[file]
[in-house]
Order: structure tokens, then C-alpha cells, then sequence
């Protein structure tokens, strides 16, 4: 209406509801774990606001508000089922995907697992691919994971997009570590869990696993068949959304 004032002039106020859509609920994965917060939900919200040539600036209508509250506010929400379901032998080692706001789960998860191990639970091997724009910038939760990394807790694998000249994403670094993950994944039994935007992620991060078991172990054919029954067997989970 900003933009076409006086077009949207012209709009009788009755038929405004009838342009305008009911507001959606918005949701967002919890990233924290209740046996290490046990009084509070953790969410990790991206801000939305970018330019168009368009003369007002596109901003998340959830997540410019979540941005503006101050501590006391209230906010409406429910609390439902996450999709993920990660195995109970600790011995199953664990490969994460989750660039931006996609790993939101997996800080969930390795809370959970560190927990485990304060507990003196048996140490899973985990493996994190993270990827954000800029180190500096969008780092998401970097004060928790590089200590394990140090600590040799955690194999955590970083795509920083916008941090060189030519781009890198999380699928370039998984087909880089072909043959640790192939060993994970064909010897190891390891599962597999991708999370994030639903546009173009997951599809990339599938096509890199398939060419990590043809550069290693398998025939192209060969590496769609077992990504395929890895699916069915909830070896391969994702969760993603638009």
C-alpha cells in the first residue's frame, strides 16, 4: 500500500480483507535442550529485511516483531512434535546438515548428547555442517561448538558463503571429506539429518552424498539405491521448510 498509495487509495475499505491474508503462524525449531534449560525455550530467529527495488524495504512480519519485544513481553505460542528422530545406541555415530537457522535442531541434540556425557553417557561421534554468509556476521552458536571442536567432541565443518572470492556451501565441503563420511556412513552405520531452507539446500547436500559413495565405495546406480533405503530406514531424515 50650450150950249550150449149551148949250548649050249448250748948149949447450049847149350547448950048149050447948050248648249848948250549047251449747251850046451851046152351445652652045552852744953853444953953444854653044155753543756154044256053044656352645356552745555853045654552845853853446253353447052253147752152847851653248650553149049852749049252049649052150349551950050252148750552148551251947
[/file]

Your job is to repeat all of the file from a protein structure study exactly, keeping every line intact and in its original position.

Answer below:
[in-house]
Order: structure tokens, then C-alpha cells, then sequence
């Protein structure tokens, strides 16, 4: 209406509801774990606001508000089922995907697992691919994971997009570590869990696993068949959304 004032002039106020859509609920994965917060939900919200040539600036209508509250506010929400379901032998080692706001789960998860191990639970091997724009910038939760990394807790694998000249994403670094993950994944039994935007992620991060078991172990054919029954067997989970 900003933009076409006086077009949207012209709009009788009755038929405004009838342009305008009911507001959606918005949701967002919890990233924290209740046996290490046990009084509070953790969410990790991206801000939305970018330019168009368009003369007002596109901003998340959830997540410019979540941005503006101050501590006391209230906010409406429910609390439902996450999709993920990660195995109970600790011995199953664990490969994460989750660039931006996609790993939101997996800080969930390795809370959970560190927990485990304060507990003196048996140490899973985990493996994190993270990827954000800029180190500096969008780092998401970097004060928790590089200590394990140090600590040799955690194999955590970083795509920083916008941090060189030519781009890198999380699928370039998984087909880089072909043959640790192939060993994970064909010897190891390891599962597999991708999370994030639903546009173009997951599809990339599938096509890199398939060419990590043809550069290693398998025939192209060969590496769609077992990504395929890895699916069915909830070896391969994702969760993603638009």
C-alpha cells in the first residue's frame, strides 16, 4: 500500500480483507535442550529485511516483531512434535546438515548428547555442517561448538558463503571429506539429518552424498539405491521448510 498509495487509495475499505491474508503462524525449531534449560525455550530467529527495488524495504512480519519485544513481553505460542528422530545406541555415530537457522535442531541434540556425557553417557561421534554468509556476521552458536571442536567432541565443518572470492556451501565441503563420511556412513552405520531452507539446500547436500559413495565405495546406480533405503530406514531424515 50650450150950249550150449149551148949250548649050249448250748948149949447450049847149350547448950048149050447948050248648249848948250549047251449747251850046451851046152351445652652045552852744953853444953953444854653044155753543756154044256053044656352645356552745555853045654552845853853446253353447052253147752152847851653248650553149049852749049252049649052150349551950050252148750552148551251947